A recent Stanford Graduate School of Education study found that most students have a hard time distinguishing between credible and unreliable news articles. Some even have trouble distinguishing paid advertising from news reporting. Another study, by the Pew Research Center, finds that a majority of US adults are getting their news from their social media feeds, which certainly do not present all sides of a story.

Throughout history, various fabricated stories have been presented as truth. In the 1880s, Joseph Pulitzer and William Randolph Hearst practiced yellow journalism, using lurid stories and sensationalism to attract readers. For a long time, tabloids such as the National Enquirer have done the same for readers in line at the grocery store. The current combination of a divided electorate and rampant social media has led to the deluge of questionable reports.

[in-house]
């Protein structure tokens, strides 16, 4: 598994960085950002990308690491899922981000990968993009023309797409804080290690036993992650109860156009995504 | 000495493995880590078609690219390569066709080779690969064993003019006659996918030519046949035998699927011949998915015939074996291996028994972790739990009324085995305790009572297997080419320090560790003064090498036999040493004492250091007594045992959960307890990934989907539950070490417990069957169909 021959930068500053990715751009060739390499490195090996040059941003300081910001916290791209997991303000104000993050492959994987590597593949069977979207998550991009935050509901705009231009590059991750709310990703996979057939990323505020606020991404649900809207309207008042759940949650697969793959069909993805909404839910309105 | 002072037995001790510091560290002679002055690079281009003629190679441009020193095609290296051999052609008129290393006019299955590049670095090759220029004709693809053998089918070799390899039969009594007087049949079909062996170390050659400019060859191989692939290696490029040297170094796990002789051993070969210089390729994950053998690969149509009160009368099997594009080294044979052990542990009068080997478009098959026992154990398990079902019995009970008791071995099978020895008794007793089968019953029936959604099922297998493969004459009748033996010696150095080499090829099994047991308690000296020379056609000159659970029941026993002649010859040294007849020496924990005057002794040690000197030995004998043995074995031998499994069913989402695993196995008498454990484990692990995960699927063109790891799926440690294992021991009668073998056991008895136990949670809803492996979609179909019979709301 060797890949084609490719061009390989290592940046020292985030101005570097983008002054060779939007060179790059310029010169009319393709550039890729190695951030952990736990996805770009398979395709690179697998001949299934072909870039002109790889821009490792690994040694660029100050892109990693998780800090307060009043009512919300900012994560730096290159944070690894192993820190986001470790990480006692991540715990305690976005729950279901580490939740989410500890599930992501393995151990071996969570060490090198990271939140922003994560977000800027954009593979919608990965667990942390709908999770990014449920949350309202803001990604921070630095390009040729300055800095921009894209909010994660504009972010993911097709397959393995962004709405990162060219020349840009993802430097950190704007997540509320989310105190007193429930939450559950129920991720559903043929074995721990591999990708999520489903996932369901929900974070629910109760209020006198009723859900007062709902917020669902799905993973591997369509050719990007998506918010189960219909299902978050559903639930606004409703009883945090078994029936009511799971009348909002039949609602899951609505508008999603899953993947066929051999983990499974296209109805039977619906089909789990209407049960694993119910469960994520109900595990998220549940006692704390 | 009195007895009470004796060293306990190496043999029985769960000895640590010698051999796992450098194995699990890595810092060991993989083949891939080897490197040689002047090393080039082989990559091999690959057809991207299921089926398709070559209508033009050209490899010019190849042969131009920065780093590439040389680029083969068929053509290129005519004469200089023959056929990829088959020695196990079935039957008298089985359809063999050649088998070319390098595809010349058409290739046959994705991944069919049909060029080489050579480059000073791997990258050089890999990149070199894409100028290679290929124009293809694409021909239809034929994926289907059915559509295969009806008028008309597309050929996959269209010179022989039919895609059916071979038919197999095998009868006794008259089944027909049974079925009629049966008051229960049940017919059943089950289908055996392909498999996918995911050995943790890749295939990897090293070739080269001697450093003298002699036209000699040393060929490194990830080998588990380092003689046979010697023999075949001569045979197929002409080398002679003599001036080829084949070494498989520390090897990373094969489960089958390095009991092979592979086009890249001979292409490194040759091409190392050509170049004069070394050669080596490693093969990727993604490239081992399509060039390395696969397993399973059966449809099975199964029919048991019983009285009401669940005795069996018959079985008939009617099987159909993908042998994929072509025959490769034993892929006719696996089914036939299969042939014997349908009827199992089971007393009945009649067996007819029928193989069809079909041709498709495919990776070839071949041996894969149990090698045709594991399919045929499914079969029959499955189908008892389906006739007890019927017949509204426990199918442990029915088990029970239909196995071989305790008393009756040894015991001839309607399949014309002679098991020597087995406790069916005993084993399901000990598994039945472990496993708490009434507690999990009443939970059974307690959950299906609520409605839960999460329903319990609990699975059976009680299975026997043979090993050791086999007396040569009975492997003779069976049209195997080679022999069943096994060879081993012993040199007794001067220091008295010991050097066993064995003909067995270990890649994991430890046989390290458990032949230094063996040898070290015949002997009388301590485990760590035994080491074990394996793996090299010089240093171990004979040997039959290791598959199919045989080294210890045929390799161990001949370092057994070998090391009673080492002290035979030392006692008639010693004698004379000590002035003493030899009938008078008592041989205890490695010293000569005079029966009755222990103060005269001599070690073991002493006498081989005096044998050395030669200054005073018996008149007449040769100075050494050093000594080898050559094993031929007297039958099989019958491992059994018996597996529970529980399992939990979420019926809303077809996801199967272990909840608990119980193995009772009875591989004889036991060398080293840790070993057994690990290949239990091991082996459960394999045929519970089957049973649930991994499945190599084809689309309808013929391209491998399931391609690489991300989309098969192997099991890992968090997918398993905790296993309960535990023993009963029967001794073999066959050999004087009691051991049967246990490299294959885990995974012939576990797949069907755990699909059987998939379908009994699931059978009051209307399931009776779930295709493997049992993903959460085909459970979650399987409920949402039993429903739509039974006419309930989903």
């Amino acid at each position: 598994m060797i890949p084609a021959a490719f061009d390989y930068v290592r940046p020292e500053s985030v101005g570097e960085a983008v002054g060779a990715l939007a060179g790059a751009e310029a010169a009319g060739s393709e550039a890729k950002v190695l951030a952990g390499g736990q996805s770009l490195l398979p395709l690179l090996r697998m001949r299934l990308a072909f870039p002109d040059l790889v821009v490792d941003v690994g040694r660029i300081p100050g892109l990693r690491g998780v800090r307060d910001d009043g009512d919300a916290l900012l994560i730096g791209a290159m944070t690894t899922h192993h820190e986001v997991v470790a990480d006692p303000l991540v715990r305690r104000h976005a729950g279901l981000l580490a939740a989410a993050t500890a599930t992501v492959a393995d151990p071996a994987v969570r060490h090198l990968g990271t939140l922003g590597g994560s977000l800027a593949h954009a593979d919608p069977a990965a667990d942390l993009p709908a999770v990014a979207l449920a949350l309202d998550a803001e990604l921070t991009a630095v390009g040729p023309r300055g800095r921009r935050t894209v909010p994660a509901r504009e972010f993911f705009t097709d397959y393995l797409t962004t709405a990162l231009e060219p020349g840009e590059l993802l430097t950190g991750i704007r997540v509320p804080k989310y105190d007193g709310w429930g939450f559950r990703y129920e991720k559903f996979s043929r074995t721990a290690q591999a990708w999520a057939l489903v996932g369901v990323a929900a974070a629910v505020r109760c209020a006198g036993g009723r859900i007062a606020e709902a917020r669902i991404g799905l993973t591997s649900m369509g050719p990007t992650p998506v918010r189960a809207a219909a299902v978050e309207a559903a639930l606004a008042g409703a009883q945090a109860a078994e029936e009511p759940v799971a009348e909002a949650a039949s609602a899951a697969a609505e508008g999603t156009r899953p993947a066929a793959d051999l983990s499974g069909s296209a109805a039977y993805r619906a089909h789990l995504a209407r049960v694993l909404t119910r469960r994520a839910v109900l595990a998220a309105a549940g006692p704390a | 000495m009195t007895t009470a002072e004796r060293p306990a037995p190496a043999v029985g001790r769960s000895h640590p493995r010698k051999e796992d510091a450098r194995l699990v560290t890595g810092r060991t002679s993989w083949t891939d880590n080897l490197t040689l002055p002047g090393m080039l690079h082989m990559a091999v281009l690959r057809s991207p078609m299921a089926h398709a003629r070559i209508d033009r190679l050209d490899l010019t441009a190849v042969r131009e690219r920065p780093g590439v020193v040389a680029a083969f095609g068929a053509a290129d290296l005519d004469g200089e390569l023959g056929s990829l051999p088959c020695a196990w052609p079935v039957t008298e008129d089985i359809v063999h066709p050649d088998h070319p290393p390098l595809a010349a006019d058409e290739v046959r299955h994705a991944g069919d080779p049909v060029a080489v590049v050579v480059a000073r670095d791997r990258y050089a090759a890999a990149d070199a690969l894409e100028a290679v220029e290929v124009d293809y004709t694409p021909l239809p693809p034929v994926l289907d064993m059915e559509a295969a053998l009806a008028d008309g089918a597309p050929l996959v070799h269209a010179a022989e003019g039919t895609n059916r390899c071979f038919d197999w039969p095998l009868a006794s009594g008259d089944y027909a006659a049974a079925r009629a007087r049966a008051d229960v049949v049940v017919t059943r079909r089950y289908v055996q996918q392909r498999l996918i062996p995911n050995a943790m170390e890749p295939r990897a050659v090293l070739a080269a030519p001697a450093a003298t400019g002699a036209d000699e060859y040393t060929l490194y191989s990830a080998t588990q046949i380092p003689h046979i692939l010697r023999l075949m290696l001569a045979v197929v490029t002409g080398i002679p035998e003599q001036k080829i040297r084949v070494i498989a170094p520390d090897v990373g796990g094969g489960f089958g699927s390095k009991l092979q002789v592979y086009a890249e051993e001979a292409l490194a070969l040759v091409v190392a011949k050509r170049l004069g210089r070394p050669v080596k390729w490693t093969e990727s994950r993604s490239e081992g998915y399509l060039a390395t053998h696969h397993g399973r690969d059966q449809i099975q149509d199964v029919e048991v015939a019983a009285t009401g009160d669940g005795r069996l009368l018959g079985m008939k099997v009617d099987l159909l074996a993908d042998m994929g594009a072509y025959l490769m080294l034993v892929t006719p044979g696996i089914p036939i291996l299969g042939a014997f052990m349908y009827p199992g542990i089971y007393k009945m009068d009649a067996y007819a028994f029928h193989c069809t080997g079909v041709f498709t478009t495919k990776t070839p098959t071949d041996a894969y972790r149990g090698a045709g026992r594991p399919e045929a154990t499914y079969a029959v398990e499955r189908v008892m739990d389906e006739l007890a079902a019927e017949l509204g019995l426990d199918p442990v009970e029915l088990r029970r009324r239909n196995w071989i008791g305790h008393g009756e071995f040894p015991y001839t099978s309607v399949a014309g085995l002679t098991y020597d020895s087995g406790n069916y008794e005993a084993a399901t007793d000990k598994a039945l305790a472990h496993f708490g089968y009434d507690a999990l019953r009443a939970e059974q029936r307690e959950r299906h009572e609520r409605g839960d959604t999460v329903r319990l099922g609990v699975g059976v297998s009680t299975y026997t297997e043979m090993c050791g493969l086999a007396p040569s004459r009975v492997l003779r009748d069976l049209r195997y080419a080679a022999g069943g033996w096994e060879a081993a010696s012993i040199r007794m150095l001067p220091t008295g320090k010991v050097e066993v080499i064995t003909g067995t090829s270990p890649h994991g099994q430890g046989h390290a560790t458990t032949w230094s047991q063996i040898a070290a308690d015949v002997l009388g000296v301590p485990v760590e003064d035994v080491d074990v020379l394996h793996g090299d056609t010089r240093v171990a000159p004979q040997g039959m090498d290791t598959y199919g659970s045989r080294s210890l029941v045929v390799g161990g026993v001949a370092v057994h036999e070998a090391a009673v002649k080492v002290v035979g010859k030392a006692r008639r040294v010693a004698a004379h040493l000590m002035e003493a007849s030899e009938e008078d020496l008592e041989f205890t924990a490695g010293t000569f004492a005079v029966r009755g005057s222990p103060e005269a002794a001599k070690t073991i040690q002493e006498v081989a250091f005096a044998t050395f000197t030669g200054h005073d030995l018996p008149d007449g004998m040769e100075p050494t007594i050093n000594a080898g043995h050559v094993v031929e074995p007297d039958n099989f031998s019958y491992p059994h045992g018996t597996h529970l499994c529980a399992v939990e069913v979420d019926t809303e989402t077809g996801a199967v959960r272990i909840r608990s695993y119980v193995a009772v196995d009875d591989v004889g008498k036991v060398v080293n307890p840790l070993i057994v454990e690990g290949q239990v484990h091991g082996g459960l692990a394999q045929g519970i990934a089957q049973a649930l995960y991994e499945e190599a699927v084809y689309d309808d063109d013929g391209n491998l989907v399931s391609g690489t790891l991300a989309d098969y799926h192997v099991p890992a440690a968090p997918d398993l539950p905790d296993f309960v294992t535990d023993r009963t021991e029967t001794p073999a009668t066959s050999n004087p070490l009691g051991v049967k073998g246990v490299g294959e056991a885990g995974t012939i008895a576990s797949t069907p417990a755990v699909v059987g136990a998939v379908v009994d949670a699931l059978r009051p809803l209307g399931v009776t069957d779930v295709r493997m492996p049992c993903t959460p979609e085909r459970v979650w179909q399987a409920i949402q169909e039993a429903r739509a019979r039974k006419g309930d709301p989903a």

Fake news can take several forms. Some stories are intentionally misleading, and are packaged in a way that makes them appear credible. Other stories, often called clickbait, are just intended to lead readers to a specific site. Many stories may seem to contain real facts, but the perspective may be biased. There are also sites that specialize in parodies or satire.